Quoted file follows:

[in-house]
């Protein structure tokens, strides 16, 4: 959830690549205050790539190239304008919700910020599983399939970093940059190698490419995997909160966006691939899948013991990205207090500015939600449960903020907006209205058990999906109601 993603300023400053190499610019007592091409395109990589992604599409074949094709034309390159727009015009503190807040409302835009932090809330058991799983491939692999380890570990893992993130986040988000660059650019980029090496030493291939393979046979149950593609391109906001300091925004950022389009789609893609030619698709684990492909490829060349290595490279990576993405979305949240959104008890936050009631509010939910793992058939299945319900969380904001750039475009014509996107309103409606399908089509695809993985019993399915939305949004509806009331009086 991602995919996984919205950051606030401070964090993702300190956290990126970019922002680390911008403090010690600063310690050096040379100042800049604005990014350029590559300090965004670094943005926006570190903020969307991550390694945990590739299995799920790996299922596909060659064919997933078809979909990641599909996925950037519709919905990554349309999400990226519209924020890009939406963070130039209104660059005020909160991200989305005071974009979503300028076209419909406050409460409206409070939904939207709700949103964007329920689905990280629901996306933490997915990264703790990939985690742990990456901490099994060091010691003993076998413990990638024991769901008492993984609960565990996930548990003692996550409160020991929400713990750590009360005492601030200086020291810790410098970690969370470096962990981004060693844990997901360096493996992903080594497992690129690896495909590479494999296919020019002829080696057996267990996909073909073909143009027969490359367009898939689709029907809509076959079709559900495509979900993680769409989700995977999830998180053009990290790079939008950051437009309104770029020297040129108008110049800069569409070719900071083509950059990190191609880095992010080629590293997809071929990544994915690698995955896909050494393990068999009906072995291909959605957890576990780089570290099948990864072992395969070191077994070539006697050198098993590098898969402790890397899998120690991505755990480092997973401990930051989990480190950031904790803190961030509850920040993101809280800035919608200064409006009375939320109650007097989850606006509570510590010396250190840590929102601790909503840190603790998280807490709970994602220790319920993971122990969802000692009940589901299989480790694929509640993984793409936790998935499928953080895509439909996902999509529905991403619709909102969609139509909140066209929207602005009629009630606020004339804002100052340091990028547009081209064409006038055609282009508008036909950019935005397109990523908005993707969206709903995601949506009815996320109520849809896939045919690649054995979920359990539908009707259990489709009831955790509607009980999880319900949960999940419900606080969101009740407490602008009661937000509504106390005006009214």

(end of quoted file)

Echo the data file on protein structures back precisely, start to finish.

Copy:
[in-house]
């Protein structure tokens, strides 16, 4: 959830690549205050790539190239304008919700910020599983399939970093940059190698490419995997909160966006691939899948013991990205207090500015939600449960903020907006209205058990999906109601 993603300023400053190499610019007592091409395109990589992604599409074949094709034309390159727009015009503190807040409302835009932090809330058991799983491939692999380890570990893992993130986040988000660059650019980029090496030493291939393979046979149950593609391109906001300091925004950022389009789609893609030619698709684990492909490829060349290595490279990576993405979305949240959104008890936050009631509010939910793992058939299945319900969380904001750039475009014509996107309103409606399908089509695809993985019993399915939305949004509806009331009086 991602995919996984919205950051606030401070964090993702300190956290990126970019922002680390911008403090010690600063310690050096040379100042800049604005990014350029590559300090965004670094943005926006570190903020969307991550390694945990590739299995799920790996299922596909060659064919997933078809979909990641599909996925950037519709919905990554349309999400990226519209924020890009939406963070130039209104660059005020909160991200989305005071974009979503300028076209419909406050409460409206409070939904939207709700949103964007329920689905990280629901996306933490997915990264703790990939985690742990990456901490099994060091010691003993076998413990990638024991769901008492993984609960565990996930548990003692996550409160020991929400713990750590009360005492601030200086020291810790410098970690969370470096962990981004060693844990997901360096493996992903080594497992690129690896495909590479494999296919020019002829080696057996267990996909073909073909143009027969490359367009898939689709029907809509076959079709559900495509979900993680769409989700995977999830998180053009990290790079939008950051437009309104770029020297040129108008110049800069569409070719900071083509950059990190191609880095992010080629590293997809071929990544994915690698995955896909050494393990068999009906072995291909959605957890576990780089570290099948990864072992395969070191077994070539006697050198098993590098898969402790890397899998120690991505755990480092997973401990930051989990480190950031904790803190961030509850920040993101809280800035919608200064409006009375939320109650007097989850606006509570510590010396250190840590929102601790909503840190603790998280807490709970994602220790319920993971122990969802000692009940589901299989480790694929509640993984793409936790998935499928953080895509439909996902999509529905991403619709909102969609139509909140066209929207602005009629009630606020004339804002100052340091990028547009081209064409006038055609282009508008036909950019935005397109990523908005993707969206709903995601949506009815996320109520849809896939045919690649054995979920359990539908009707259990489709009831955790509607009980999880319900949960999940419900606080969101009740407490602008009661937000509504106390005006009214």